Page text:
Ms PATTEN (Northern Metropolitan) (11:14): My question is for Minister for Local Government. When it comes to regional rates policy, governments of either colour have issued reports, reviews and recommendations but really taken very little action. In last Saturday’s edition of the Sunraysia Daily the editor wrote a column where he spoke about his sister, who lives in Box Hill. Her property is worth twice as much as his property on the outskirts of Mildura, yet she pays half the rates. So a person with a modest property in the most isolated part of the state is paying at least twice the rates of others closer to Melbourne. This is the definition of a broken system. What assurance can the government’s latest review give us that there will finally be some economic equity for our ratepayers in the regions?
Mr LEANE (Eastern Metropolitan—Minister for Local Government, Minister for Suburban Development, Minister for Veterans) (11:15): Can I thank Ms Patten for the question. As far as giving guarantees goes, Ms Patten, I have said before it is a fraught thing for any minister to give a guarantee about anything, but I do appreciate the question.
I have got to say, comparing properties of the same value or more value in different councils does not provide an accurate comparison as it is up to each council to set rates each year within the mandated rate cap based on the services and infrastructure needs of their community. Councils use property values to apportion the council’s rates payable by each individual property in their municipality.
On the issue of rural councils and their sustainability, rural councils are very reliant on federal financial assistance, and we have been lobbying for more money from that fund to go to rural councils. I have had some really good interactions with the federal minister, Minister Coulton, and I have got to say he is actually quite a pleasure to work with. He has rural council sustainability on his radar as well. And I think every other jurisdiction, every other state and territory, actually has indicated this to the federal minister as well, as something to be looked at hopefully in the new year.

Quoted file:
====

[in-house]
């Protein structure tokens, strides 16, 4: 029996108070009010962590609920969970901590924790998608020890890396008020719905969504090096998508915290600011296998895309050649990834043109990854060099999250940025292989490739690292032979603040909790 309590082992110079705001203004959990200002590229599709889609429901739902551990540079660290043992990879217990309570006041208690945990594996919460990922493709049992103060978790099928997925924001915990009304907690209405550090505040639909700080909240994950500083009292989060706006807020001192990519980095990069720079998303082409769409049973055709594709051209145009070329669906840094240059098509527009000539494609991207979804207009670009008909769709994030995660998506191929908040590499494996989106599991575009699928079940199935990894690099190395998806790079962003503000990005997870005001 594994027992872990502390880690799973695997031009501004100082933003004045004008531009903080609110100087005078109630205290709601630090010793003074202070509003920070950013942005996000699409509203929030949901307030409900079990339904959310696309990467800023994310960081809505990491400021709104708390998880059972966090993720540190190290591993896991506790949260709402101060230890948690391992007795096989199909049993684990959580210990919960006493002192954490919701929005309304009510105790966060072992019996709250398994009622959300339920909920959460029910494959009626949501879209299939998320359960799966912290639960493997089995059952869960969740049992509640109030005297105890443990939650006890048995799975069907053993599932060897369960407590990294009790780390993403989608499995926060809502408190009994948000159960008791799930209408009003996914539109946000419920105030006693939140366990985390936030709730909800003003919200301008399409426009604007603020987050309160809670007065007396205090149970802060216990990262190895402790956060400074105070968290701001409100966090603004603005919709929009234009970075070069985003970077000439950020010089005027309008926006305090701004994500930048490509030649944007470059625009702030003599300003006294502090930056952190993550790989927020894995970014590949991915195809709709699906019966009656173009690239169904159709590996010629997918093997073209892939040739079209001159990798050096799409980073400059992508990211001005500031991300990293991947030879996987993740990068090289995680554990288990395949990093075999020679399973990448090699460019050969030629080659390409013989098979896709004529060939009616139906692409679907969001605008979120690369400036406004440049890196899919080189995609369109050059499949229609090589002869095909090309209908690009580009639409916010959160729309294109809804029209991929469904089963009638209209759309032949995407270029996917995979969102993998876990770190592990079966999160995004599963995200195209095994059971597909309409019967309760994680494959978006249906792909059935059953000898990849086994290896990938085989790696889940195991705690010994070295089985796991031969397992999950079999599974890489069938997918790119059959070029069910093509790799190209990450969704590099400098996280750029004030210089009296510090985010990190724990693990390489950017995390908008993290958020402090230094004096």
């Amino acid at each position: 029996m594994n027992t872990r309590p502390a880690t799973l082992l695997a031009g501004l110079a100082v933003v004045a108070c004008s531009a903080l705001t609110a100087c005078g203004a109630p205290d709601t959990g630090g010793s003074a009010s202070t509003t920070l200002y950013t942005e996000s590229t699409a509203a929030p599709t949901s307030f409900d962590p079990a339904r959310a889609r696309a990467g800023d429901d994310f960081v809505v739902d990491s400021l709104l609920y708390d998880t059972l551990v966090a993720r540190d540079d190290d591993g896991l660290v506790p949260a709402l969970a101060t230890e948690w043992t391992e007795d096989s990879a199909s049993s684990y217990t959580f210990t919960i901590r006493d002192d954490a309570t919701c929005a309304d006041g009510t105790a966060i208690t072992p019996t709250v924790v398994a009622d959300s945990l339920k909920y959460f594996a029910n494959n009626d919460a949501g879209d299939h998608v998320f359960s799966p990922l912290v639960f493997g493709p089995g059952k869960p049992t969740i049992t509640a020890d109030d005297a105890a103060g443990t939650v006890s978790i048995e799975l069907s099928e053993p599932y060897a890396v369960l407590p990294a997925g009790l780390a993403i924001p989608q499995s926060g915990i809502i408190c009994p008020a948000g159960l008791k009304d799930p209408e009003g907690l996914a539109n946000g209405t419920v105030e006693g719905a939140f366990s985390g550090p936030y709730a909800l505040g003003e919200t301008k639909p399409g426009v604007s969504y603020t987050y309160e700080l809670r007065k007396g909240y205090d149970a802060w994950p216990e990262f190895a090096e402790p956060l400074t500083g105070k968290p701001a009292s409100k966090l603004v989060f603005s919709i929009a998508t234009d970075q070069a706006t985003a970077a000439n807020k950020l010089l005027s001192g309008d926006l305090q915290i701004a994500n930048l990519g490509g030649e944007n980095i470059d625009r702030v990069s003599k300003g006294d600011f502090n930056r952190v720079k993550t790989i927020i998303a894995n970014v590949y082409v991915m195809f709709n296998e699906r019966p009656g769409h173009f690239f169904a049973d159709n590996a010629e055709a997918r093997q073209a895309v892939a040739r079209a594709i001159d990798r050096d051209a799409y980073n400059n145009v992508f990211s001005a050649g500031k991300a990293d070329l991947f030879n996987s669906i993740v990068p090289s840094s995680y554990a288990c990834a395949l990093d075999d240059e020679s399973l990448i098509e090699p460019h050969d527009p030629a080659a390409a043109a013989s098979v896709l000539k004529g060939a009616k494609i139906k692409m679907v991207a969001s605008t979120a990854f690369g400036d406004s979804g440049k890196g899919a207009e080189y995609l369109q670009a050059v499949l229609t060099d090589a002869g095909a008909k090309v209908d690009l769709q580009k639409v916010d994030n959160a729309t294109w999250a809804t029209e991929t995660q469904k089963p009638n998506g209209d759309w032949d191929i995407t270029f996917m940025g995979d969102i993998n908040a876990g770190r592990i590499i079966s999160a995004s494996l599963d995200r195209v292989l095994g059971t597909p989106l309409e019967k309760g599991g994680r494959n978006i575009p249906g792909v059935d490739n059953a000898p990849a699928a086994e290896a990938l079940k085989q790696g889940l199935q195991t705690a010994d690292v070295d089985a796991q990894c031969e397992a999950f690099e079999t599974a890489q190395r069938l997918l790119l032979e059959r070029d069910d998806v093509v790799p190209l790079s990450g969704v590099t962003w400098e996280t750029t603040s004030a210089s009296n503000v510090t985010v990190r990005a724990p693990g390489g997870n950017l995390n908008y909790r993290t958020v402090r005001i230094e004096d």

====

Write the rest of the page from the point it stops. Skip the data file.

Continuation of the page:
Rural council sustainability is an area that I am very keen to do some work on in the new year. The Premier has asked me to actually do work on that. I like the Premier; he is a good bloke, and I am happy to follow his instructions. I think there is some good work we can do.
I really take Ms Patten’s point. I have had a number of meetings with Rural Councils Victoria, the representative group, and they have said to me, ‘Please no more reviews, no more putting the chamber on notice, no references to committees’. They want something done about this issue. I have had a number of conversations with my colleagues, which include Ms Shing, Mr Gepp and the ministers that represent regional Victoria as well, over the last few months. I am keen to fulfil the Premier’s request that we do some real work on this, not a review. It is an issue. I have had a number of conversations with rural councils, and when you take into account the rural councils in the north-east that have been through the bushfires and then COVID this year, it is not an easy task for them. I have got to say, they do a great job. They do a great job, the rural councils. Our government is keen to work with them on their sustainability, and I am sure we will find ways to assist.
Ms PATTEN (Northern Metropolitan) (11:18): Thank you, Minister, and it is encouraging to hear that you are lobbying the federal minister. But again I think it sort of went back to, ‘Well, councils need to weigh this up’. My new colleague Ali Cupper, who has been on local government for many
years in Mildura, pointed out that it is a really difficult choice that they can either sort of put up their rates or they cut their services. I think you did allude to that. But what she was pointing out to me is that there is a simple change that could be made to the formula for the distribution of those federal assistance grants and that you as a state government could actually just turn the dial slightly. So I guess I am asking: would you finally look at taking that step?
Mr LEANE (Eastern Metropolitan—Minister for Local Government, Minister for Suburban Development, Minister for Veterans) (11:19): I thank Ms Patten for her question. As I stated, I think the issue is that obviously it is a federal fund. It does get administered by the state, but there is a requirement that there is a minimum payment to each council. So you have councils like Melbourne City Council and Whitehorse, as you mentioned, and probably the amount of money they receive does not make a great difference to their budget, whereas if that amount of money went to, say, East Gippsland, Towong or Buloke, it would make a huge difference.
So this is a conversation that I am having with the federal minister. As I said, it is a federal fund. We have lobbied for more in that fund, but of course they have to have parameters around it as well, being a federal fund. But I think that is the sort of conversation that, as I said, most states and territories have really got their eye on; this is a national issue. As I said, I am really keen to work in this area and happy to get any advice from anyone that is keen to give it to me on this.